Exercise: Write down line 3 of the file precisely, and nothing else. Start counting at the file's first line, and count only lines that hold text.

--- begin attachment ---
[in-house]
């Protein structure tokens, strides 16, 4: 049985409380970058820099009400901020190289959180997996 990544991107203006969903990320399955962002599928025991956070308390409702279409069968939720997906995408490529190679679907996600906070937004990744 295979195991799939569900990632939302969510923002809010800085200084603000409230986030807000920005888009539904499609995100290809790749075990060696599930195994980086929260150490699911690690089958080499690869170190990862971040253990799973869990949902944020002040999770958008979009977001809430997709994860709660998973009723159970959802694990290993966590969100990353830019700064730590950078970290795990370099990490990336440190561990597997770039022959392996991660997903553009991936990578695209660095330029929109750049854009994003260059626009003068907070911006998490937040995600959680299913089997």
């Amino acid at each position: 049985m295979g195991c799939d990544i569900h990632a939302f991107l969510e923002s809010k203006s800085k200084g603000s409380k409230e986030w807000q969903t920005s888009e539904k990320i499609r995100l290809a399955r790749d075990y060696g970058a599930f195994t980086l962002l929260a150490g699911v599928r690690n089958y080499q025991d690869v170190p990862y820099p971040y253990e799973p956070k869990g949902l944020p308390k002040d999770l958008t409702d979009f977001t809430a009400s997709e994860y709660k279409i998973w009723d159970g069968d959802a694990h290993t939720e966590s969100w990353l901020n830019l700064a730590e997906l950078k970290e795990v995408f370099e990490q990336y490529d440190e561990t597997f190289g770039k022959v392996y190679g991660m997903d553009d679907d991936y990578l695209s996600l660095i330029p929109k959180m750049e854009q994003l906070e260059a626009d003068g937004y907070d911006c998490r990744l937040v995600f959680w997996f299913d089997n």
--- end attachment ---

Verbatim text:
């Amino acid at each position: 049985m295979g195991c799939d990544i569900h990632a939302f991107l969510e923002s809010k203006s800085k200084g603000s409380k409230e986030w807000q969903t920005s888009e539904k990320i499609r995100l290809a399955r790749d075990y060696g970058a599930f195994t980086l962002l929260a150490g699911v599928r690690n089958y080499q025991d690869v170190p990862y820099p971040y253990e799973p956070k869990g949902l944020p308390k002040d999770l958008t409702d979009f977001t809430a009400s997709e994860y709660k279409i998973w009723d159970g069968d959802a694990h290993t939720e966590s969100w990353l901020n830019l700064a730590e997906l950078k970290e795990v995408f370099e990490q990336y490529d440190e561990t597997f190289g770039k022959v392996y190679g991660m997903d553009d679907d991936y990578l695209s996600l660095i330029p929109k959180m750049e854009q994003l906070e260059a626009d003068g937004y907070d911006c998490r990744l937040v995600f959680w997996f299913d089997n």